So, today we finally got a chance to talk to the David Behr, the ZOL CEO. Below is the full text of the 1 on 1 interview we had with him this afternoon. He basically explains more on the dispute between his company and Telecontract we reported earlier this week. We’re hoping to have a similar talk with the Telecontract CEO if we can get hold of him. (UPDATE (04 April 2010: 1148hrs): here is an exclusive with Telco CEO, Shadreck Nkala.) Tech Zim: I’ll just start with the current status, after the update on the website and the press news release, what’s going on?
Strive Masiyiwa, founder of Econet Wireless has given instructions to shut down the Zimbabwean operations of the now global telecoms company. The instructions are for the mobile operator to close down business by the end of day 01 April 2010.
Since ZOL came out with the story about its fallout with last-mile network provider Telecontract, we’ve been trying to get more details about the issue from the two. It hasn’t been easy. The Telecontract CEO, Shadreck Nkala, is said to be in meetings all day and all we get are promises that he’ll call back. Same thing with the ZOL CEO. Can be frustrating this job sometimes! So, we’re left with no option but to go the informal route. Anyway, we’re getting information that ZOL is in the process of moving all clients to Africom, the company bringing in the SEACOM fibre from TDM in Mozambique.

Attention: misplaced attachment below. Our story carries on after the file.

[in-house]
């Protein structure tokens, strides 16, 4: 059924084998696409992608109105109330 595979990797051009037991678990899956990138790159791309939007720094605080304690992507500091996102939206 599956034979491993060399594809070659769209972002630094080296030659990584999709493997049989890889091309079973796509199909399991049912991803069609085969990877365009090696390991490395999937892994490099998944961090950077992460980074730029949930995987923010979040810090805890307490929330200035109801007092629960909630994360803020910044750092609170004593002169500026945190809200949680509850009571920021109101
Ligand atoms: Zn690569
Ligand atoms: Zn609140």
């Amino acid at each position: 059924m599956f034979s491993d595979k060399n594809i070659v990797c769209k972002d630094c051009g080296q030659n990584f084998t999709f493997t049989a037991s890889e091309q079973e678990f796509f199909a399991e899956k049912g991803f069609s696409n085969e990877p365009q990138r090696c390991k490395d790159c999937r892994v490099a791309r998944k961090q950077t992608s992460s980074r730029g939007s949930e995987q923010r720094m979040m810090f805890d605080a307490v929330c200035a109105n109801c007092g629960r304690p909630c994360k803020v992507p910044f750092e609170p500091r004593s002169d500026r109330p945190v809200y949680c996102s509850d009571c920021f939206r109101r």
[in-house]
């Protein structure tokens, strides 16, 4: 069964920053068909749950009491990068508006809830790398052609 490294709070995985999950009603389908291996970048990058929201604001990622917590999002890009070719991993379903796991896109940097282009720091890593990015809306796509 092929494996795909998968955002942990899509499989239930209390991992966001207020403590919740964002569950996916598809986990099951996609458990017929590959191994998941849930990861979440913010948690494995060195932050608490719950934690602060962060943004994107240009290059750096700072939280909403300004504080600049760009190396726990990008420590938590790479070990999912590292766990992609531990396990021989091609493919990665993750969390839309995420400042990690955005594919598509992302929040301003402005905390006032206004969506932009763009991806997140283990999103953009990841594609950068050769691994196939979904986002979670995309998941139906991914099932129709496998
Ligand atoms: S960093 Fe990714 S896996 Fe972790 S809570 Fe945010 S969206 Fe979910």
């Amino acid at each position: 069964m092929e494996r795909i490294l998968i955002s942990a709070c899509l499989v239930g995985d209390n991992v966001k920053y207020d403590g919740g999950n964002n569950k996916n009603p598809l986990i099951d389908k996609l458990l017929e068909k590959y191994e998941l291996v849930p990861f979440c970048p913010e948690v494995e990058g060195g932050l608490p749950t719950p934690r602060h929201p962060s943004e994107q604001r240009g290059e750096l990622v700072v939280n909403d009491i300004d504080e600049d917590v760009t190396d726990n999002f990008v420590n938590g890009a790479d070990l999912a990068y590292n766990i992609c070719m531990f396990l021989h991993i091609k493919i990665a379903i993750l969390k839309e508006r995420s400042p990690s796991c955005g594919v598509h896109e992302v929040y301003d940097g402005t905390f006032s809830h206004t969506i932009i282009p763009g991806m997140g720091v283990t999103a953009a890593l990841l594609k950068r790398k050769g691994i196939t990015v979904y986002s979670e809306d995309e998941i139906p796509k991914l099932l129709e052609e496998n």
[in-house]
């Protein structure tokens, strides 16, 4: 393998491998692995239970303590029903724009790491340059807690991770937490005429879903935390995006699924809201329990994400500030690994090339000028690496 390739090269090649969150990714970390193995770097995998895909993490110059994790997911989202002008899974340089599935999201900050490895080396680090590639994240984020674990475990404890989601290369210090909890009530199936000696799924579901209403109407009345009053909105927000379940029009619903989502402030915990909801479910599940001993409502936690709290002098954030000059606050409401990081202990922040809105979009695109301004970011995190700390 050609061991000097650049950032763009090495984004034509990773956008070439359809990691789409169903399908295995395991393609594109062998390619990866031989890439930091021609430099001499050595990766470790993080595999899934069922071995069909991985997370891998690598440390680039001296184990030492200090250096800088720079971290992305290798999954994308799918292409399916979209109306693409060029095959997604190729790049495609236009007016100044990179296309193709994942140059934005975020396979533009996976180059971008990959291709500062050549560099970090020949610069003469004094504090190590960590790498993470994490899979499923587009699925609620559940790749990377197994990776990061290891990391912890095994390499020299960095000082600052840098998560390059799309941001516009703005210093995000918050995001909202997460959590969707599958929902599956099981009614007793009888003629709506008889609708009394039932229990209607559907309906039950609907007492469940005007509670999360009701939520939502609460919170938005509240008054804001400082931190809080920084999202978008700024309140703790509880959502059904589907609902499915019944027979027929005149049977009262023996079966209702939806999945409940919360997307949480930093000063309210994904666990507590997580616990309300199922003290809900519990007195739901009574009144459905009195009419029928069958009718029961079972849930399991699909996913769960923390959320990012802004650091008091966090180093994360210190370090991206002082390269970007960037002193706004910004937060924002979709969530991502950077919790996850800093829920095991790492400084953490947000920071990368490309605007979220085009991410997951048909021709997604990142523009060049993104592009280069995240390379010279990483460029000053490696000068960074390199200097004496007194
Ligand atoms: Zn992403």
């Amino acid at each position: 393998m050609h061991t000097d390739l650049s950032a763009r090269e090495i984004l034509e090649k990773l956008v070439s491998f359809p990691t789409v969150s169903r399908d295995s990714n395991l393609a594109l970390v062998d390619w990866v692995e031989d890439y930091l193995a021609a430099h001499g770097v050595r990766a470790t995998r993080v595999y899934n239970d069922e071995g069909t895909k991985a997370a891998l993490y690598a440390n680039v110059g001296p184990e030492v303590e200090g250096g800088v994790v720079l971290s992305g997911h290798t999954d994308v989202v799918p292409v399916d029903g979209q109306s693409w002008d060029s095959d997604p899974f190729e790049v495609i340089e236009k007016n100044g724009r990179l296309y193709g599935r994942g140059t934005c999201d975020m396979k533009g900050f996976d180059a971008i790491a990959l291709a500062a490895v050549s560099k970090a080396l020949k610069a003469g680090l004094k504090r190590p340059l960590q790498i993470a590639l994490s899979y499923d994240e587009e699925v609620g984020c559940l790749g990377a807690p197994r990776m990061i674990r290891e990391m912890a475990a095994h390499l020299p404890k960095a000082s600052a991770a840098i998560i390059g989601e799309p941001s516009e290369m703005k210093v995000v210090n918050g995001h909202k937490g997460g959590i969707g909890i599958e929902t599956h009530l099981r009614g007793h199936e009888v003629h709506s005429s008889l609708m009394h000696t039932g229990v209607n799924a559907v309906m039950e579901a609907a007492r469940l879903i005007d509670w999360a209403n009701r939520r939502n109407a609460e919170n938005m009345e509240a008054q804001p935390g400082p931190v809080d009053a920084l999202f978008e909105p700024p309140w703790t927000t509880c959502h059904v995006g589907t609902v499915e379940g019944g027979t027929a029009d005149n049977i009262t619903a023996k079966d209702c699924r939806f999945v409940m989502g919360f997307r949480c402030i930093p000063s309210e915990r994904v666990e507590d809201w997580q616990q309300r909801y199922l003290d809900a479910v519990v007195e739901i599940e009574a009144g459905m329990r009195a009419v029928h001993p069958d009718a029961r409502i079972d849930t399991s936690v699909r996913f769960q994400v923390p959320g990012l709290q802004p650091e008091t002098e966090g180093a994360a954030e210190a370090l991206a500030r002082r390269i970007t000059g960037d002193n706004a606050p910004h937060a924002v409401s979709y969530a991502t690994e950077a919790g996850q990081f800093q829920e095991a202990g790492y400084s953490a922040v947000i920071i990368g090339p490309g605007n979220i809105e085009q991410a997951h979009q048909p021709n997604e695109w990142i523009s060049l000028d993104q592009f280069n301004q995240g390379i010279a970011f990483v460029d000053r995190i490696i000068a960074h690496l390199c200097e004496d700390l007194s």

Ever since Ecoweb announced the coming launch of mobile WiMax last year in October, we’ve been waiting eagerly here at Techzim for further announcements and possibly, a launch date. This didn’t come until last week when Ecoweb finally said something through their Econet investor relations page. Ecoweb, a wholly owned subsidiary of Econet Wireless Zimbabwe revealed that it is in the final testing phase of mobile WiMax project and will be opening it up to subscribers in next month. Speaking about the deployment, Ecoweb General Manager, Tororiro Isaac Chaza said:
Econet announced today the reduction of its mobile line’s price from US$5 to US$2. The US$2 includes airtime worth a dollar. This follows a similar move by its closest competitor, Telecel Zimbabwe, about 2 months ago. Adverts by Econet in the local press today urge customers to act now as ‘offer’ is only “valid while stocks last!” We’re not sure what exactly is meant by this statement. Maybe Econet will revert to the $5 when they run out ‘stocks’. And the ‘stocks’, is this the physical sim cards itself or capacity on the network?